Introduction to Profiting from Technical Analysis and Candlestick Indicators: The Self-Fulfilling Prophecy
Introduction: The Self-Fulfilling Prophecy
Traders relying on candlestick charts have a problem. Whether experienced retail investors or managers of institutional portfolios, one of their greatest challenges in chart analysis is creating and maintaining objectivity.
The tendency is to seek reversal and confirmation that agree with the initial belief. So once you spot an initial signal (such as momentum moving into the overbought range), the next step is to seek bearish confirmation. Upon finding a signal, or two or three signals that confirm the bearish reversal, traders take action—closing long positions or opening short positions based on the discovered bearish signals.
This is where the problem lies.
In seeking only bearish signals, do you ignore contradictory bullish signals at the same time? A bullish pattern may be ignored, for example, with the latter session used as the first of a new bearish signal. But which signal is correct?
Are traders at risk for seeking only those signals confirming what they initially see on the price pattern? If so, chances for a poorly timed trade increase. With the purpose of signal identification and confirmation to accurately identify reversal and time trades, it is essential that an objective and open process is created for two contradictory purposes. First, traders seek confirmation for the initial reversal signal spotted because the entire exercise of chart analysis is designed to spot reversal before it occurs. By doing so, you are able to enter your trade before the greater market sees the same thing. Second, however, you will vastly improve your timing of trades if you also seek contradictory signals and then attempt to interpret them accurately. What initially seems like a clear reversal signal could become a false signal to be followed by a different set of indicators forecasting continuation of the current trend.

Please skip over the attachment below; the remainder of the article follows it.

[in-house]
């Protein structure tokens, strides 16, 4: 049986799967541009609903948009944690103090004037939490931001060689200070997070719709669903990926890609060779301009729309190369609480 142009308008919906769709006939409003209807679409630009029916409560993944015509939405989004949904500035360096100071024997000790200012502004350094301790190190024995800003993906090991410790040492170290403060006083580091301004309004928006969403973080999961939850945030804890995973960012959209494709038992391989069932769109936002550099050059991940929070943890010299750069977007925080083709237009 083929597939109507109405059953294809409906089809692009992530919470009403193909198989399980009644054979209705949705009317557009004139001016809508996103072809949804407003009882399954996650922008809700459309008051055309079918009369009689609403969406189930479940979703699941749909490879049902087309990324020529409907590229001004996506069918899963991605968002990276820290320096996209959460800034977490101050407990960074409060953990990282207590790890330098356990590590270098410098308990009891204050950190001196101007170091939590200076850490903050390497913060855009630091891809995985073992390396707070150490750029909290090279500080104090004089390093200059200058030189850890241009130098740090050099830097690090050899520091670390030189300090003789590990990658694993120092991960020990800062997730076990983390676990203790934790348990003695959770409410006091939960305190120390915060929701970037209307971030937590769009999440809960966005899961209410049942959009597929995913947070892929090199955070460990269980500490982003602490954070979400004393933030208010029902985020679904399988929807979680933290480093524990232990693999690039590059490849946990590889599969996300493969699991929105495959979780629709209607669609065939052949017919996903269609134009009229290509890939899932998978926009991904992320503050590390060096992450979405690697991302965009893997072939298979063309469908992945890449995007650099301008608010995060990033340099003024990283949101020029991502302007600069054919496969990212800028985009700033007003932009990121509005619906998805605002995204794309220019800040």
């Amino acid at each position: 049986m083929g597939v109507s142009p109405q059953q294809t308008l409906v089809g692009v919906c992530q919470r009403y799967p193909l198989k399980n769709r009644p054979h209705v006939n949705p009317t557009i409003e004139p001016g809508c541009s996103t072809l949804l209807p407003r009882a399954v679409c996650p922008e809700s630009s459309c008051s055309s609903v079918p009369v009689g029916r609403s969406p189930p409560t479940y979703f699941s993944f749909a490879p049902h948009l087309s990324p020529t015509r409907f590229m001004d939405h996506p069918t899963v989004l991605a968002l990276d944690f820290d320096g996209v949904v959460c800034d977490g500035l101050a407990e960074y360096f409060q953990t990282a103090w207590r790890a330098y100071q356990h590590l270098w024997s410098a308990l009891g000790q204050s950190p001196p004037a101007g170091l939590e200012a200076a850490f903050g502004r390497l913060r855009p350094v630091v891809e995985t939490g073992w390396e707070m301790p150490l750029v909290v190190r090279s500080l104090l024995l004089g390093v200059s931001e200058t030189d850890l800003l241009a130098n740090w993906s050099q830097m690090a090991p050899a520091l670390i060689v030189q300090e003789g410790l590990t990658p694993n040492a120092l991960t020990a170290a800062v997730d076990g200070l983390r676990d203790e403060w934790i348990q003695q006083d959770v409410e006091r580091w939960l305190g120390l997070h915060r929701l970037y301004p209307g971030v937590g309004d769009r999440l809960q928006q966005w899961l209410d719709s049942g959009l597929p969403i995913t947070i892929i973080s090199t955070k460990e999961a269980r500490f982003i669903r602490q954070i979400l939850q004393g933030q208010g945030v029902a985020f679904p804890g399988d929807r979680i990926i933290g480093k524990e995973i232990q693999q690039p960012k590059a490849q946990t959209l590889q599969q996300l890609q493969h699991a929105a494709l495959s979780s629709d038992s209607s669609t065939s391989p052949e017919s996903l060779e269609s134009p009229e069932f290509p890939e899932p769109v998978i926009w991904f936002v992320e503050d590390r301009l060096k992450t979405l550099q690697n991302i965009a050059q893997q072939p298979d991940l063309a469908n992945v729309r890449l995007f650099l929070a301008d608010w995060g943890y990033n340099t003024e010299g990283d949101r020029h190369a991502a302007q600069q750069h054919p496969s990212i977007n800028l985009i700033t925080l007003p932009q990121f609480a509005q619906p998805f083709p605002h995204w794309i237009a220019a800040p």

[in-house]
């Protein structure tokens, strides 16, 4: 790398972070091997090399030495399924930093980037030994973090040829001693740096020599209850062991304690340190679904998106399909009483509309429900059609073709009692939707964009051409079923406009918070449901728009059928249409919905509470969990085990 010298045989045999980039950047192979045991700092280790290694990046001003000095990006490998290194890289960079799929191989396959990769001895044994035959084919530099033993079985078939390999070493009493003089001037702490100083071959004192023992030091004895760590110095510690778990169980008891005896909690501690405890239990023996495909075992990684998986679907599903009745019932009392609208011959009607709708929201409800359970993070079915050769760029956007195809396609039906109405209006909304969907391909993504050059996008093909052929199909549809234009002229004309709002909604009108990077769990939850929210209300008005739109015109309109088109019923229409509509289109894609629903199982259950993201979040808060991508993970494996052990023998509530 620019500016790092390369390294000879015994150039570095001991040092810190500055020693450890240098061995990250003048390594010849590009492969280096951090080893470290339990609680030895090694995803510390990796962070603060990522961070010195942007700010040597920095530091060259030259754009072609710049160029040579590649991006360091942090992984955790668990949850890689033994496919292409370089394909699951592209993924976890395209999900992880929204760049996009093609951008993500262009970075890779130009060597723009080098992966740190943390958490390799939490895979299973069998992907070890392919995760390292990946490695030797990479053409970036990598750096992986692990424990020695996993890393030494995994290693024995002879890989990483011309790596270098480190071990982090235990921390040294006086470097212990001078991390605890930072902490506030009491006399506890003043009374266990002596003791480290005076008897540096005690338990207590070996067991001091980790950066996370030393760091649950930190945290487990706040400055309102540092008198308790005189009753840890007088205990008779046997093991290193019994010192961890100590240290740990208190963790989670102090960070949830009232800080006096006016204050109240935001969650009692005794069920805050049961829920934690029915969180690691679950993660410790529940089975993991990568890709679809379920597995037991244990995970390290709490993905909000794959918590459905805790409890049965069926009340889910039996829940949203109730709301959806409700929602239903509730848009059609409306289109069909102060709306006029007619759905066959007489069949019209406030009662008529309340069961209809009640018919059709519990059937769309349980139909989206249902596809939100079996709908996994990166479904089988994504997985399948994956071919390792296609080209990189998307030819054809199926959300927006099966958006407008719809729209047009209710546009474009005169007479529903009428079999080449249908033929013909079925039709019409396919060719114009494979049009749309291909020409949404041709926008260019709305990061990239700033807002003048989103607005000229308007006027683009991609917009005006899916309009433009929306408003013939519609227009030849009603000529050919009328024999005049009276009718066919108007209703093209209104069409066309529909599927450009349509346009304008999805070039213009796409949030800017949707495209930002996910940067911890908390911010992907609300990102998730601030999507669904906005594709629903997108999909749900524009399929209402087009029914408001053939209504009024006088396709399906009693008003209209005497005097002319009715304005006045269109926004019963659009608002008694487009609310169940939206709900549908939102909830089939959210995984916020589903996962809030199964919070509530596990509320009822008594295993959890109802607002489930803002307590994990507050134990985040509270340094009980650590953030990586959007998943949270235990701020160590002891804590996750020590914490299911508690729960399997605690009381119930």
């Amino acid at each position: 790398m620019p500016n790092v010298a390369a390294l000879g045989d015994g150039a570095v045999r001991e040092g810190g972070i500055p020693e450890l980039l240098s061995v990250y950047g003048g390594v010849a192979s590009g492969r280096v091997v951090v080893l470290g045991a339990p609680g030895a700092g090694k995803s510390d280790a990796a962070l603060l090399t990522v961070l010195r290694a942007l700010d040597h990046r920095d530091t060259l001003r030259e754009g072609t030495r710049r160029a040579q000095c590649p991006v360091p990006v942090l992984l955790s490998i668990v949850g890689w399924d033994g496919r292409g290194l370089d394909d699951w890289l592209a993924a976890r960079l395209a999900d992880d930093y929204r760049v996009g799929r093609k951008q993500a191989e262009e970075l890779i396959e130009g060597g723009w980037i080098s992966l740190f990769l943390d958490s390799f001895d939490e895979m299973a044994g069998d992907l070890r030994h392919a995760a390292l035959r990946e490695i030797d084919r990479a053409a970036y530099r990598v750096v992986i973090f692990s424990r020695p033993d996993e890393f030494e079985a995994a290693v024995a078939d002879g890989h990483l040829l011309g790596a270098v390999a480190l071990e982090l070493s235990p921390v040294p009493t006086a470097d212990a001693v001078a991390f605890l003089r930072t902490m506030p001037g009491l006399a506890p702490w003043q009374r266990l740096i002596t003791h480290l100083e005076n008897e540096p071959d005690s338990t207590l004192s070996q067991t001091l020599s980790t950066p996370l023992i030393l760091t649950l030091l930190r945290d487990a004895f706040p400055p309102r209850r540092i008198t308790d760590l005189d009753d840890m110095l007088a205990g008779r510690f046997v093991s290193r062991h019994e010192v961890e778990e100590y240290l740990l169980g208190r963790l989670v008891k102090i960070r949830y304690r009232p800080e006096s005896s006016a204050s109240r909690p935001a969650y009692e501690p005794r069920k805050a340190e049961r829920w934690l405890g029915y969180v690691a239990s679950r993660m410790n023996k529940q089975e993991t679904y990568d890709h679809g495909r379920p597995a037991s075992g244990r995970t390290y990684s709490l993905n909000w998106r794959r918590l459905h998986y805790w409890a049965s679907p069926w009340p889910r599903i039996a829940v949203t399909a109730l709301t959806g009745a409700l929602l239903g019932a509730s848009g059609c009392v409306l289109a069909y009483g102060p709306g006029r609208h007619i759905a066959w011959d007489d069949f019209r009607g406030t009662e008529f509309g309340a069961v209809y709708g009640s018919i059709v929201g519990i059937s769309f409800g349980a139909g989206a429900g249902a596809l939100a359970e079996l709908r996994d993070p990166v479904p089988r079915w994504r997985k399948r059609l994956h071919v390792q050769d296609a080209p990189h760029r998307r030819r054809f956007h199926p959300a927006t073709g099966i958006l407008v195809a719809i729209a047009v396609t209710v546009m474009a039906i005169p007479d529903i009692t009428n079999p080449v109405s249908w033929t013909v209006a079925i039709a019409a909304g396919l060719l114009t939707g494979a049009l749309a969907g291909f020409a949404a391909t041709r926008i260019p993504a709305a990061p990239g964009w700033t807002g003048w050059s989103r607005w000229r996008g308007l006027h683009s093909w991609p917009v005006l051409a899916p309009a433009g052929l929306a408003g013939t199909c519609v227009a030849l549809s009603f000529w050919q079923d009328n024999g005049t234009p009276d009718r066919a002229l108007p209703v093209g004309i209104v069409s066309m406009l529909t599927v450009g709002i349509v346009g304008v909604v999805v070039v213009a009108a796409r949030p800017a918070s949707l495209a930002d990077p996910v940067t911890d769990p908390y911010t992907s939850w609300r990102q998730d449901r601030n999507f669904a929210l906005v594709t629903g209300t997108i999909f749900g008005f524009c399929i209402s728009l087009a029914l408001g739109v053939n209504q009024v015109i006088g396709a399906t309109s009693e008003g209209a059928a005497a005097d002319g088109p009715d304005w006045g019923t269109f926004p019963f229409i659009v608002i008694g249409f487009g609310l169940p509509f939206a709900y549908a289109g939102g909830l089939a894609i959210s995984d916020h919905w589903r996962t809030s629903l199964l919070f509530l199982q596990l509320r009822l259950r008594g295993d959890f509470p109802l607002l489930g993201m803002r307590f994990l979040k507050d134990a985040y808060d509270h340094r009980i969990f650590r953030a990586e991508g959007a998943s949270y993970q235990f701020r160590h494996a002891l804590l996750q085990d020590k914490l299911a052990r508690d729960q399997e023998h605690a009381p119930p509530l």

Traders as a group tend to seek what they expect to find on the chart; this creates a large blind spot and vulnerability. Even those who consider themselves entirely objective are at risk for this type of error, seeking a set of signals that become a self-fulfilling prophecy.
This book proposes that a candlestick indicator by itself is not reliable for timing of trades. You need confirmation through distinct and separate signals forecasting the same reversal (or continuation), but you also need more. In the process of seeking confirmation, the candlestick only becomes a valuable forecaster of future price direction under one premise: The chances of confirmation or contradiction are given equal weight. In other words, a series of very specific methods need to be brought to bear to ensure that all possible signals are recognized and analyzed. In the desire to spot reversal and confirmation, the tendency to ignore any signals contradicting that idea reduces the reliability of chart analysis.
Several supporting principles are brought into this revised analysis. It is based on statistical principles as well as the scientific method, under which an indicator is subjected to objective analysis, which may have either a positive or a negative outcome. In this application of the principle, a positive outcome is confirmation of likely reversal or trend continuation. A negative outcome is a contradictory indicator, which draws into question whether the initial signal is correct or a false lead. Either of these outcomes is valuable, leading either to trade execution or caution and a delay in action.
Augmenting the concept that candlesticks are useful only when applied within an objective search for confirmation or contradiction are a few additional principles. Every chartist will benefit from being aware of these.